The transversus abdominus muscle (TA) plays a very important role in pelvic floor (PF) rehabilitation and function, yet most explanations for controlling continence don’t mention any exercises other than Kegels. Why is this? Have our media outlets failed us by over-simplifying the method of PF strengthening, leaving those who are following their direction destined for failure? I believe so. Today let’s take a closer look at this postural muscle and the role it plays in core stability and pelvic floor strength.

First let’s get a good visual of our anatomy (you can find a good visual here: ). The muscle fibers of the TA, or lower abdominals, encircle our abdomen and pelvic area, reaching around to the thoracolumbar fascia of our lower back. This area that our TA muscle encircles narrows from our waistline down within our pelvic inlet (the area bordered in the back by our sacrum and on the sides by our two pelvic bones.) The transverse fibers of our lower abdominals run around our waist and within our pelvic inlet like a corset or brace that we can cinch up by drawing our belly button in. This corset of transversus muscle fibers narrows like a cone, ending at the level of our pubic bone. As our TA contracts, this cone squeezes like a shrink wrap, displacing air and pressure upwards and providing more stability to the individual segments of our lower spine. I also like to describe this TA squeeze as a vacuum, helping to pull our PF up and our lower abdominals in tight, only to displace the pressure upwards to our expanding lower rib cage and chest. It is easy to recognize someone standing or sitting with the TA muscle engaged because their chest will be lifted making them stand and sit taller.

Now let’s focus on the role the TA plays in PF strength. It has been shown that the lower fibers of our TA muscle that lie within our pelvic inlet work closely with our PF muscles, which span the base of our pelvis. Some preliminary studies have even shown that there may be a direct connection of some of the fibers of the PF and TA. Whether or not this is proven to be true – one thing we do know is that these two muscles work together as the deepest contraction, the first stabilizers, as the root of our core. (You can also include our multifidi muscles in this deep contraction but we will talk about those segmental stabilizers on another day).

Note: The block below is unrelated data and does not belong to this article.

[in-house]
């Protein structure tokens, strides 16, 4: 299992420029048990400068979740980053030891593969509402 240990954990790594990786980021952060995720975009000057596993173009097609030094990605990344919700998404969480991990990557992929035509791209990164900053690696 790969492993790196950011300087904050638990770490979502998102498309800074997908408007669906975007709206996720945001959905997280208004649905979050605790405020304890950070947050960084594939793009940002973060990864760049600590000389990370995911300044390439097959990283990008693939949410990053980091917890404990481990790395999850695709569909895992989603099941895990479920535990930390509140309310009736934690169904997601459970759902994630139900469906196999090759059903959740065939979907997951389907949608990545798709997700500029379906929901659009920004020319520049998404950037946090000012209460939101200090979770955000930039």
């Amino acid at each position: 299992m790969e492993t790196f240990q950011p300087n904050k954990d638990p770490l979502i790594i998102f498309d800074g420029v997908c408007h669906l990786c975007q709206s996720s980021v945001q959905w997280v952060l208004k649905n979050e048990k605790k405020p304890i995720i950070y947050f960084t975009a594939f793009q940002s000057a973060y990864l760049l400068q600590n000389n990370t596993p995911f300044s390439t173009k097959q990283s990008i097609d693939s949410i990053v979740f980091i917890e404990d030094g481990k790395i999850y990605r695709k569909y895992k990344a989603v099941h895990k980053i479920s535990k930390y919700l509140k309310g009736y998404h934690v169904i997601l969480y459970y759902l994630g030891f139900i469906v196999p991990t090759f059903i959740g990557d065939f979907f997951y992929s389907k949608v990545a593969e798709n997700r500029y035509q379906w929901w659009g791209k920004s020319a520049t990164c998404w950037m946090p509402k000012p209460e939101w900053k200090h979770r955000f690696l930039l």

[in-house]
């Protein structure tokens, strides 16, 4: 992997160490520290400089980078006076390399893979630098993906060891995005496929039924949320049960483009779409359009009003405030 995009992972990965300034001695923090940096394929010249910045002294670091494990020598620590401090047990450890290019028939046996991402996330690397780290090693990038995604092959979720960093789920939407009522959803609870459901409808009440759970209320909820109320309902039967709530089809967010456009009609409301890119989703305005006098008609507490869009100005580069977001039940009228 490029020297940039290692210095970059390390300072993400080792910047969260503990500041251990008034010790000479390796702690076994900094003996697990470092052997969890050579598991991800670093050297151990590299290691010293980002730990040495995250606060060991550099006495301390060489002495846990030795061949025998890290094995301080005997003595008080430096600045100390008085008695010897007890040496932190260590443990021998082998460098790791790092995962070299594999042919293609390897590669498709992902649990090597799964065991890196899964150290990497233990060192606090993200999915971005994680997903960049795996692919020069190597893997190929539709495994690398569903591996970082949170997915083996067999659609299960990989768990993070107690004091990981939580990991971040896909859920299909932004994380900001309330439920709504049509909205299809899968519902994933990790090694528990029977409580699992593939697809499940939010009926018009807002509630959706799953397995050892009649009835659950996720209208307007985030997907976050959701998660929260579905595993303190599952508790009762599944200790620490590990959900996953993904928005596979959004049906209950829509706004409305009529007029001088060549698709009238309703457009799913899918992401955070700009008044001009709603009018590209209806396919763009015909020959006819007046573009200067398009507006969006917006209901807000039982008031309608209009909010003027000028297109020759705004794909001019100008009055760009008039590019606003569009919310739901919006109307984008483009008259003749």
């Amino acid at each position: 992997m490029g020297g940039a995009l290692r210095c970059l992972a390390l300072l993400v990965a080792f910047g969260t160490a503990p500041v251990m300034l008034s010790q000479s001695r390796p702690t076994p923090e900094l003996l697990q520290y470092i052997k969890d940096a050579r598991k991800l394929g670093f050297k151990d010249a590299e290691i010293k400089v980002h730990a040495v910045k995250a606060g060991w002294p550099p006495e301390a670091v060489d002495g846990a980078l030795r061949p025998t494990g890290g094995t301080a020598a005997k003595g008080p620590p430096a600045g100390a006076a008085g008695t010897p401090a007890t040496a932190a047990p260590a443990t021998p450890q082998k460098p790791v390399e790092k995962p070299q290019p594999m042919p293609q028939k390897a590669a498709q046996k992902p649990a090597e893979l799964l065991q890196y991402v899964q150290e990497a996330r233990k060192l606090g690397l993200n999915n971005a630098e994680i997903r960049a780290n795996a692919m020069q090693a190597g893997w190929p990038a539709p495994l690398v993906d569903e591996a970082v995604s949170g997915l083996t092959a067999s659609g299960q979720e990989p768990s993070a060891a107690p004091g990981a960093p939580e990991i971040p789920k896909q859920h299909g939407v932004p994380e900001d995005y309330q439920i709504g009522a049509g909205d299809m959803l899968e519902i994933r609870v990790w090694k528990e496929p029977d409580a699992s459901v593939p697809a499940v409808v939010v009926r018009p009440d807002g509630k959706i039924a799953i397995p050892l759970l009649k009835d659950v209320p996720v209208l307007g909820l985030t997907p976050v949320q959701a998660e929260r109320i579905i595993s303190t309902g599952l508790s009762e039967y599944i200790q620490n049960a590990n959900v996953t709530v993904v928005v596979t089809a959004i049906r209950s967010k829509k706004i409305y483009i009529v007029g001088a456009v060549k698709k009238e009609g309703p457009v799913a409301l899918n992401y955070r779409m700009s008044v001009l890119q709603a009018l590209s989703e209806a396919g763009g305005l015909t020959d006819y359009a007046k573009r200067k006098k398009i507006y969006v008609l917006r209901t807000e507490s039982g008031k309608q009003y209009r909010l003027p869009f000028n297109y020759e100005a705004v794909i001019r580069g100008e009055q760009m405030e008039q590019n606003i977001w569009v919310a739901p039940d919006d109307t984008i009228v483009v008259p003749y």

You can feel this intimate connection between your pelvic floor and your TA as you perform pelvic floor elevations. When doing the two-step Kegel that I teach on the Hab-It: Pelvic Floor DVD, you will begin to feel how your TA is activated every time you work to draw your pelvic floor up into your pelvic outlet. Conversely, you can also feel your PF contract every time you work to draw your TA in while holding neutral posture. Studies have shown an increase in contractile force of our TA and PF muscles when activated together vs. contracting individually. This paints a clear picture that we need a strong TA firing along with our PF muscles to achieve optimal strength gains and efficient firing of our pelvic floor. Complete resolution of incontinence or better control of our prolapse symptoms can not be expected if we don’t have both these muscles firing together.

Now that we know the importance of our transversus abdominus muscle, how do we strengthen it? The easiest way to identify and begin TA strengthening is in a 4-point kneeling position (i.e., knee and then place your hands on the floor, right underneath your shoulders). Initially as you start, I recommend you be in front of a mirror, positioned so that you have a side view of your belly. To begin, in the 4 point kneeling position, drop your back down to a “flat back position” and relax your belly, allowing it to hang down with the pull of gravity. From this position, draw your belly up to a tighter position without rounding or lifting your back. The side view you have in the mirror will be great visual feedback; you should see your belly draw up as if you are cinching up your midsection, being careful to maintain your flat back position throughout. Lifting your belly and holding for a 5 count, 3 times each day is a great start to finding and “waking up” your TA.

Once you become aware of your TA you can begin to activate and draw this muscle in tight when you sit down at your computer, when you stand in the grocery line, as you drive your car, etc. I recommend you use a mirror to view the cinching up of your midsection in sitting and standing positions as well to ensure that you are working the right muscles.